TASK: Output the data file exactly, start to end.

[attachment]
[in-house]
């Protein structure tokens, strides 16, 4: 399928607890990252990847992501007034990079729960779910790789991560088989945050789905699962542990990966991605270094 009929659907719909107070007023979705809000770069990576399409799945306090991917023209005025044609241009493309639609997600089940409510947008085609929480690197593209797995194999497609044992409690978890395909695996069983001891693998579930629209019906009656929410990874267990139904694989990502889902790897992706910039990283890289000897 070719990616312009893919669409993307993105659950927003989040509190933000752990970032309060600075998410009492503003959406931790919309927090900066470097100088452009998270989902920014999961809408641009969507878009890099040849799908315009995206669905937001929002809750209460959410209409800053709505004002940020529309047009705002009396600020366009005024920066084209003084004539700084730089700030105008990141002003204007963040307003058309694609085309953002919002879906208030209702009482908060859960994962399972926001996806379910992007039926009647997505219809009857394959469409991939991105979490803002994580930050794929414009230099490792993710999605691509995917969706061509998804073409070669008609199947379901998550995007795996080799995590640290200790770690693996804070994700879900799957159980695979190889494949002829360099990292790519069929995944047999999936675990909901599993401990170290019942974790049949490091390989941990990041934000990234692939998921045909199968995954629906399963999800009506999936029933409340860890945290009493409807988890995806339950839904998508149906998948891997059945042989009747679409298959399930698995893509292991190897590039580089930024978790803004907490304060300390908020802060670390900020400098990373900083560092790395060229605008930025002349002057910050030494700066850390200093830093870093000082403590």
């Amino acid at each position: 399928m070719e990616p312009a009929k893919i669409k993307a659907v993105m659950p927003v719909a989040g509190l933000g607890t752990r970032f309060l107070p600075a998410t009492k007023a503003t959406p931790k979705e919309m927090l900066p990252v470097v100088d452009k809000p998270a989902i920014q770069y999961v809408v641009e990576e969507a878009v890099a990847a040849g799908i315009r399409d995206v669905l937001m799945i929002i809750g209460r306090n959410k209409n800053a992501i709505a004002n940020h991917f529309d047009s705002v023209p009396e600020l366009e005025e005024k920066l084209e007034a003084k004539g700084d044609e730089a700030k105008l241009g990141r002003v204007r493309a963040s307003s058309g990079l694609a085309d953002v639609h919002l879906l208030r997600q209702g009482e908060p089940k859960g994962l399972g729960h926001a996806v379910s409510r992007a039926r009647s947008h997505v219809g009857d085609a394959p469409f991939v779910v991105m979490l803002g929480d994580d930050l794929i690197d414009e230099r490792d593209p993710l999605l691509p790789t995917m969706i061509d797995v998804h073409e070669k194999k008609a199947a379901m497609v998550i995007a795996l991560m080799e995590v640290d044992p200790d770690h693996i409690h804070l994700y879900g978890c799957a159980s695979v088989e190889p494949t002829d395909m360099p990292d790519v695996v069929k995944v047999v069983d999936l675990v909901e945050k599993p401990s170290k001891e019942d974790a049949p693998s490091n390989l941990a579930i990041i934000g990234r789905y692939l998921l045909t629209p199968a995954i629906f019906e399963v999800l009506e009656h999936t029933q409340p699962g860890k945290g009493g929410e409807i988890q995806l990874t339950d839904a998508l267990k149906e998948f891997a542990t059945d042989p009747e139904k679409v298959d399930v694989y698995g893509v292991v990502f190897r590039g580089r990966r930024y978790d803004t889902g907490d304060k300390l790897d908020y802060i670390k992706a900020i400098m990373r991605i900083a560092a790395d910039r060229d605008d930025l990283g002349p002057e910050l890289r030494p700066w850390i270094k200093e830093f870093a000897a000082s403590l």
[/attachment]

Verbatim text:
[in-house]
């Protein structure tokens, strides 16, 4: 399928607890990252990847992501007034990079729960779910790789991560088989945050789905699962542990990966991605270094 009929659907719909107070007023979705809000770069990576399409799945306090991917023209005025044609241009493309639609997600089940409510947008085609929480690197593209797995194999497609044992409690978890395909695996069983001891693998579930629209019906009656929410990874267990139904694989990502889902790897992706910039990283890289000897 070719990616312009893919669409993307993105659950927003989040509190933000752990970032309060600075998410009492503003959406931790919309927090900066470097100088452009998270989902920014999961809408641009969507878009890099040849799908315009995206669905937001929002809750209460959410209409800053709505004002940020529309047009705002009396600020366009005024920066084209003084004539700084730089700030105008990141002003204007963040307003058309694609085309953002919002879906208030209702009482908060859960994962399972926001996806379910992007039926009647997505219809009857394959469409991939991105979490803002994580930050794929414009230099490792993710999605691509995917969706061509998804073409070669008609199947379901998550995007795996080799995590640290200790770690693996804070994700879900799957159980695979190889494949002829360099990292790519069929995944047999999936675990909901599993401990170290019942974790049949490091390989941990990041934000990234692939998921045909199968995954629906399963999800009506999936029933409340860890945290009493409807988890995806339950839904998508149906998948891997059945042989009747679409298959399930698995893509292991190897590039580089930024978790803004907490304060300390908020802060670390900020400098990373900083560092790395060229605008930025002349002057910050030494700066850390200093830093870093000082403590």
């Amino acid at each position: 399928m070719e990616p312009a009929k893919i669409k993307a659907v993105m659950p927003v719909a989040g509190l933000g607890t752990r970032f309060l107070p600075a998410t009492k007023a503003t959406p931790k979705e919309m927090l900066p990252v470097v100088d452009k809000p998270a989902i920014q770069y999961v809408v641009e990576e969507a878009v890099a990847a040849g799908i315009r399409d995206v669905l937001m799945i929002i809750g209460r306090n959410k209409n800053a992501i709505a004002n940020h991917f529309d047009s705002v023209p009396e600020l366009e005025e005024k920066l084209e007034a003084k004539g700084d044609e730089a700030k105008l241009g990141r002003v204007r493309a963040s307003s058309g990079l694609a085309d953002v639609h919002l879906l208030r997600q209702g009482e908060p089940k859960g994962l399972g729960h926001a996806v379910s409510r992007a039926r009647s947008h997505v219809g009857d085609a394959p469409f991939v779910v991105m979490l803002g929480d994580d930050l794929i690197d414009e230099r490792d593209p993710l999605l691509p790789t995917m969706i061509d797995v998804h073409e070669k194999k008609a199947a379901m497609v998550i995007a795996l991560m080799e995590v640290d044992p200790d770690h693996i409690h804070l994700y879900g978890c799957a159980s695979v088989e190889p494949t002829d395909m360099p990292d790519v695996v069929k995944v047999v069983d999936l675990v909901e945050k599993p401990s170290k001891e019942d974790a049949p693998s490091n390989l941990a579930i990041i934000g990234r789905y692939l998921l045909t629209p199968a995954i629906f019906e399963v999800l009506e009656h999936t029933q409340p699962g860890k945290g009493g929410e409807i988890q995806l990874t339950d839904a998508l267990k149906e998948f891997a542990t059945d042989p009747e139904k679409v298959d399930v694989y698995g893509v292991v990502f190897r590039g580089r990966r930024y978790d803004t889902g907490d304060k300390l790897d908020y802060i670390k992706a900020i400098m990373r991605i900083a560092a790395d910039r060229d605008d930025l990283g002349p002057e910050l890289r030494p700066w850390i270094k200093e830093f870093a000897a000082s403590l």